Discusión. El retardo de consolidación- pseudoartrosis puede resultar tras el tratamiento incorrecto de fracturas faciales con miniplacas-tornillos de titanio. Sin embargo, y tras revisar la literatura existente, el tratamiento de dichas complicaciones no ha variado de forma significativa durante los últimos años. El objetivo es la inmovilización mecánica en el foco de fractura afecto. En ocasiones, y dependiendo del tipo de consolidación obtenida, se necesita recurrir a la obtención de injertos óseos antólogos. La clasificación clínica de los defectos-consolidaciones óseas anómalas es a menudo arbitraria. Existe un amplio espectro de definiciones que describen condiciones concurrentes simultáneas e implicaciones funcionales determinadas por la localización anatómica. Se discuten los distintos conceptos relacionados con la consolidación ósea.
Conclusiones. La estabilización inadecuada de las fracturas con tratamiento conservador o métodos de fijación rígida conduce a infección, pseudoartrosis o ambos. La solución pasa por por la fijación estable de la fractura. Dependiendo del defecto creado, la osteosíntesis o reosteosíntesis que es necesaria debe ser acompañada por un injerto de hueso antólogo esponjoso, restaurando la oclusión dental adecuada.

Palabras clave: Pseudoartrosis; Retardo de consolidación; Cirugía ortognática.


 

Introduction

The development of rigid internal fixation in the Management of facial fractures over the last 25 years increased not only the number of available treatments but also, when correctly applied, the types of complications that arise. Delayed union/Pseudarthrosis (non union) can result after incorrect treatment of facial fractures with titanium mini plate screws.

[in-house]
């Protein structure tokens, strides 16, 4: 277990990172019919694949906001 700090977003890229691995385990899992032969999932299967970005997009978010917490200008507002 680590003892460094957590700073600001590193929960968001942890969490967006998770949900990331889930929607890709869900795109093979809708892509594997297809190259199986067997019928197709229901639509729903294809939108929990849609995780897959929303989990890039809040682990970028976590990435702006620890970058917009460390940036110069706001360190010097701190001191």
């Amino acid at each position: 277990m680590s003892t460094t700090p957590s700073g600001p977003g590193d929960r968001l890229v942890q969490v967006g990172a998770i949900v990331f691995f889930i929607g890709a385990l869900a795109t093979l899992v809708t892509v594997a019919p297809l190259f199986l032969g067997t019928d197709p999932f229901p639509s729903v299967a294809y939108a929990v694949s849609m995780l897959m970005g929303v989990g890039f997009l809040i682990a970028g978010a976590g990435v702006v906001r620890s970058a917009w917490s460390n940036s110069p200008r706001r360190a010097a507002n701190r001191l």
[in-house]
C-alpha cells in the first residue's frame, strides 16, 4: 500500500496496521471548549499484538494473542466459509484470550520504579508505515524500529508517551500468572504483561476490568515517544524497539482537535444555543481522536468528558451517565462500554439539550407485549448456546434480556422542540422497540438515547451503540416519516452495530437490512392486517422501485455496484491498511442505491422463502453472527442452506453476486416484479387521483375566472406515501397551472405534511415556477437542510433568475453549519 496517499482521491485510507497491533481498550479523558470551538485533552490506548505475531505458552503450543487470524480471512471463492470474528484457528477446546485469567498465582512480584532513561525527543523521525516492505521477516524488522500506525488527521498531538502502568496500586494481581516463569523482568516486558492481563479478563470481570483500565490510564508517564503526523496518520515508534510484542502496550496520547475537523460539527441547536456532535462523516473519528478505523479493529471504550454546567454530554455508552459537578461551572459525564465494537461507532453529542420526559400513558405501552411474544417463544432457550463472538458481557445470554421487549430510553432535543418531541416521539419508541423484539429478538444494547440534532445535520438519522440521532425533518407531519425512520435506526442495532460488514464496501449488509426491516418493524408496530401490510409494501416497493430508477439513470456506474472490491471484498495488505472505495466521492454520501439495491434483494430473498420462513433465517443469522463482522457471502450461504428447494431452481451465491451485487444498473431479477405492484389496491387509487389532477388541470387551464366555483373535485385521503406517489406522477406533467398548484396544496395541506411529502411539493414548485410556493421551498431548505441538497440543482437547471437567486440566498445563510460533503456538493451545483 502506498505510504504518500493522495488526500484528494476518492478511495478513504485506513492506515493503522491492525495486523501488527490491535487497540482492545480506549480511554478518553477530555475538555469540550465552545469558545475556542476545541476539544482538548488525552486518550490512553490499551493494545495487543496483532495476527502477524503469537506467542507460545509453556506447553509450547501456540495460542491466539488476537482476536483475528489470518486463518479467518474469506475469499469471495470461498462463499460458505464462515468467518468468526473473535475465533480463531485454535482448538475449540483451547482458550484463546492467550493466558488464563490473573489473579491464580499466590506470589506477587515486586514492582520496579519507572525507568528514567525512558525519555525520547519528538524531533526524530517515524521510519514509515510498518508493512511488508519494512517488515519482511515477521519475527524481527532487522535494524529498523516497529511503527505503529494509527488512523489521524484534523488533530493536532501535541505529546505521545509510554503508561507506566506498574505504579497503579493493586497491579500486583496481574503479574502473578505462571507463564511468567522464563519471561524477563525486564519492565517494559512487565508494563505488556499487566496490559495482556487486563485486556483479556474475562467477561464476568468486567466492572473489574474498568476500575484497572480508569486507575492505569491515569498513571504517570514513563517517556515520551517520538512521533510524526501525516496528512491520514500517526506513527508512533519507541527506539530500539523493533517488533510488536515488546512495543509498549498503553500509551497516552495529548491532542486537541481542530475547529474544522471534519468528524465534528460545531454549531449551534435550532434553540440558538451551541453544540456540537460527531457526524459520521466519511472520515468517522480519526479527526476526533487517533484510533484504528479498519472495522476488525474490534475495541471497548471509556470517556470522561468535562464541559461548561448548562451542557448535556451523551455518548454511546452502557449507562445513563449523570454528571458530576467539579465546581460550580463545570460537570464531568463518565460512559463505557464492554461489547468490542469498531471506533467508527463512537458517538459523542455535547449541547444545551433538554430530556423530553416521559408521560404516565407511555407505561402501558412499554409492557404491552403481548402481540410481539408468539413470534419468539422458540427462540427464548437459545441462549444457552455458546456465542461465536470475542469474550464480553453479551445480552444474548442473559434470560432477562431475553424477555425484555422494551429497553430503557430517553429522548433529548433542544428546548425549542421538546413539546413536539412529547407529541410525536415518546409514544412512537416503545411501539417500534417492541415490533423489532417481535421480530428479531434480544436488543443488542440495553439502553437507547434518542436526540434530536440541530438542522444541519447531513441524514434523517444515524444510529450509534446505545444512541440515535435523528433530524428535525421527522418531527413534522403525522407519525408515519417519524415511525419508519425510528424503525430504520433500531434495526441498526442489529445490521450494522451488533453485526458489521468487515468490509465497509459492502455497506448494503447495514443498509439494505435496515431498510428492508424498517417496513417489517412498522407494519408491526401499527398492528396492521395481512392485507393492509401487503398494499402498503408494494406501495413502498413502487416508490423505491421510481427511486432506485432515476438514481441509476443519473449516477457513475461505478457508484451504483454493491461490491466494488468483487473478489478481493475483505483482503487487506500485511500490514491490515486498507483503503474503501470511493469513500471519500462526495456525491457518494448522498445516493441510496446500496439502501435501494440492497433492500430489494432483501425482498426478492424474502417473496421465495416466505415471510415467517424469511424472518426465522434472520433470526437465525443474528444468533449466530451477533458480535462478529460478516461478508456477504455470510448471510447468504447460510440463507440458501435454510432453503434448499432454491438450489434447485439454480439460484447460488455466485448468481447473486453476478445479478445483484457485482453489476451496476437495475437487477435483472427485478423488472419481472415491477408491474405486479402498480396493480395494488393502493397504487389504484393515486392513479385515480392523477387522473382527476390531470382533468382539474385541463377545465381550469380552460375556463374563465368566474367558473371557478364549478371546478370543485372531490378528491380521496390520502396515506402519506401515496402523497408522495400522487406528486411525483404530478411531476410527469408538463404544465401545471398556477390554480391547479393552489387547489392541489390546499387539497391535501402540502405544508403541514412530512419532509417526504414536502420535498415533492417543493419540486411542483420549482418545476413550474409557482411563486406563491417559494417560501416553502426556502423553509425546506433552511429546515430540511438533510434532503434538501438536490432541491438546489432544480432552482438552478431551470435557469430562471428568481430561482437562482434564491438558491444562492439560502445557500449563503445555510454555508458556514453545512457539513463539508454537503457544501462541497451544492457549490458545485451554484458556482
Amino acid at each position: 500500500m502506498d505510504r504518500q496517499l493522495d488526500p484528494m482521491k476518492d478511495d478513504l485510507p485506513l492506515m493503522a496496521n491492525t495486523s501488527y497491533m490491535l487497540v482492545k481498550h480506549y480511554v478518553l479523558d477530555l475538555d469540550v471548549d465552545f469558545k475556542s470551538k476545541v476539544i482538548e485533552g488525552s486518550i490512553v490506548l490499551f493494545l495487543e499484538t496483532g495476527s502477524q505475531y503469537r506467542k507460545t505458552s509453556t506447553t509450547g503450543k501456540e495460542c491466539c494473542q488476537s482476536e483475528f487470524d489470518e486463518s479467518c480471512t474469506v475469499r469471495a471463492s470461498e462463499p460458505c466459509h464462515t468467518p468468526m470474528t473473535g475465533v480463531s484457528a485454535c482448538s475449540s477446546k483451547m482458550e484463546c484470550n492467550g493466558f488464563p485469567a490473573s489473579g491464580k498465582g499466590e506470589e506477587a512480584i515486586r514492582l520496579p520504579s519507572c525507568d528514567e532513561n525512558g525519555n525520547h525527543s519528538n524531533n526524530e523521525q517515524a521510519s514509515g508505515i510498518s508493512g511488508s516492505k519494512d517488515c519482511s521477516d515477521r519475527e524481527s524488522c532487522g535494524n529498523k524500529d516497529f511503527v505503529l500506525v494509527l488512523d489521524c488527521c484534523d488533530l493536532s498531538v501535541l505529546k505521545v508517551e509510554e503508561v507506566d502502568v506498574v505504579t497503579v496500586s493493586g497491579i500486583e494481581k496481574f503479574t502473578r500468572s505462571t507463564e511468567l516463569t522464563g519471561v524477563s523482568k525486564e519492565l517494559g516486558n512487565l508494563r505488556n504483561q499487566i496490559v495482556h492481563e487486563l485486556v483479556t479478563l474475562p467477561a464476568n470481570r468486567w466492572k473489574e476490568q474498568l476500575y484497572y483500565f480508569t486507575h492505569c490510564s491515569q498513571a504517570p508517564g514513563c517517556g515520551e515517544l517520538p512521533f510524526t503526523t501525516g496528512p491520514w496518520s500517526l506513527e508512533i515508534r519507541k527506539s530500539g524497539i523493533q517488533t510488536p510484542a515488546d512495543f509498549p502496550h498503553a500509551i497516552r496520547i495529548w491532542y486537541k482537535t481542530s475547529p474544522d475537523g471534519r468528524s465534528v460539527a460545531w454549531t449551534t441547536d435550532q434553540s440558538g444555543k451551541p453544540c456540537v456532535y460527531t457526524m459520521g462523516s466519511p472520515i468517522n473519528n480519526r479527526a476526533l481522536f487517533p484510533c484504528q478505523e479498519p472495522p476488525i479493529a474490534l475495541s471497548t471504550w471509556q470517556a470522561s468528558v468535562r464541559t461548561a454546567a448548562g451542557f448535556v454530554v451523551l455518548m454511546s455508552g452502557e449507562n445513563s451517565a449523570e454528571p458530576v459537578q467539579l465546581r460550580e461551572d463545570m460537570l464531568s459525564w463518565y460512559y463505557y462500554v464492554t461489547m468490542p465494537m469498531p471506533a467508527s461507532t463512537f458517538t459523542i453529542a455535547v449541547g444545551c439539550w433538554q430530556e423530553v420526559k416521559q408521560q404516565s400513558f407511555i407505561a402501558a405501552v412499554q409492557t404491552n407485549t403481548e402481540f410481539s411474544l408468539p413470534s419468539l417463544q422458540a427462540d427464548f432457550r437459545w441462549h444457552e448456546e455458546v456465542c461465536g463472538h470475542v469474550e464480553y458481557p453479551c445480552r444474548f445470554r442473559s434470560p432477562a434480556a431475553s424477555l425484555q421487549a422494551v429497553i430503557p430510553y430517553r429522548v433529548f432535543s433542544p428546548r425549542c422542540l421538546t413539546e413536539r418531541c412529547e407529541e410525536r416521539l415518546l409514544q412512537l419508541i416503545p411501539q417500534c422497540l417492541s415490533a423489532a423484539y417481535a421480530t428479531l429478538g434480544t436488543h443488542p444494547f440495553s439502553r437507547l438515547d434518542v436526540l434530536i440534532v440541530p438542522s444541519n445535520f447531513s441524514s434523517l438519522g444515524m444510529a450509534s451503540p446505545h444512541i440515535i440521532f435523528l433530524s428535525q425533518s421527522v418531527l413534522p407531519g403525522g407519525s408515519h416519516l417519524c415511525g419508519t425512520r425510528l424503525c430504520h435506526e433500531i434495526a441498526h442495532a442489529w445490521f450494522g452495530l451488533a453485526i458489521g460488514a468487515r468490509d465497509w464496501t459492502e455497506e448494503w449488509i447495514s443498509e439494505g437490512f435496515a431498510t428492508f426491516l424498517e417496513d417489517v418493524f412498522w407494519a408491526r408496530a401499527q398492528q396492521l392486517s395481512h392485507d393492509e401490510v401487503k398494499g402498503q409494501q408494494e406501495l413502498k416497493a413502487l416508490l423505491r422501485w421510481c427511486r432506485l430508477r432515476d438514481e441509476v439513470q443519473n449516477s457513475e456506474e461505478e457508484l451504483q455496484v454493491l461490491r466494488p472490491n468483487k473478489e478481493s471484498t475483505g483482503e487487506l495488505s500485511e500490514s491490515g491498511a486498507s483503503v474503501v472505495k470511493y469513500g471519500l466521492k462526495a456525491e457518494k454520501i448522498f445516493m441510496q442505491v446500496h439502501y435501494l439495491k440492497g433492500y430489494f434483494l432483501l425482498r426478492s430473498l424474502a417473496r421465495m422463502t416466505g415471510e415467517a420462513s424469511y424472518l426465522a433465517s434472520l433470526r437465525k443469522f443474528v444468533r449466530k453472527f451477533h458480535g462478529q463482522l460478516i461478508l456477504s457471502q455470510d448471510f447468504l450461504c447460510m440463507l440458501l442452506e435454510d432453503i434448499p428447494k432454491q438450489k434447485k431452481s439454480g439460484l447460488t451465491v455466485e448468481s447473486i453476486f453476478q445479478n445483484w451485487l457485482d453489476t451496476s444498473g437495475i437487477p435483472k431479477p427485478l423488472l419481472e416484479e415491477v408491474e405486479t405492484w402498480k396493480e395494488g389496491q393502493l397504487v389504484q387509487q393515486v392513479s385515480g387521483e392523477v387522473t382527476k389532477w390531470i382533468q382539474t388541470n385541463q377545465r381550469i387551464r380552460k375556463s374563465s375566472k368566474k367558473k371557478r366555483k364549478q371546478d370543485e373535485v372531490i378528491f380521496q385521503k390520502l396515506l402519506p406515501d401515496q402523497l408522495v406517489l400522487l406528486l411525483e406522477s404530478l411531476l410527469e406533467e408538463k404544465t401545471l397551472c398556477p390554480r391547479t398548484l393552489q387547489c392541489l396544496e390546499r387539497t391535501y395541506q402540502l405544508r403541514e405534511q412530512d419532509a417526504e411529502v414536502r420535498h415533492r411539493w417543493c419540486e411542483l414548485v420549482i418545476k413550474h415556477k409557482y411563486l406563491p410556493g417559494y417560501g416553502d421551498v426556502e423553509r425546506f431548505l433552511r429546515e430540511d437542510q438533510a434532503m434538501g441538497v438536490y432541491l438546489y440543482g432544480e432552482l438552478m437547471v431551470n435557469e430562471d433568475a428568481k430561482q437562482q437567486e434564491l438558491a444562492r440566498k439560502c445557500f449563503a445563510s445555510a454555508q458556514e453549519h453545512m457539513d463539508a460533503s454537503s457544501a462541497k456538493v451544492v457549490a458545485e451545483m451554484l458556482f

However, when we review the published literature, we find that the correct treatment of these potential pitfalls have not significantly changed over the past few years. The aim is the mechanical immobility of the center of the created fracture. Sometimes, depending n the type of obtained consolidation, we resort to obtaining bone grafts.

The majority of the clinical cases described in relation to abnormal ossification of the created fracture occur after inappropriate facial fracture treatment. Below we discuss the case of pseudarthrosis of the superior maxilla after a conventional orthognathic surgical procedure (Superior maxilla osteotomy type Le Fort I).

 

Clinical Case

Woman 39 years old, admitted for surgical treatment of a dental facial deformity. Her medical history showed that she was anemic and had no known allergies to medication. Upon physical examination the prognosis is class 3 molar and pseudo hipoplasia of the superior maxilla. A cranial orthopantography and teleradiography were carried out at the start of the corresponding cephalometric study.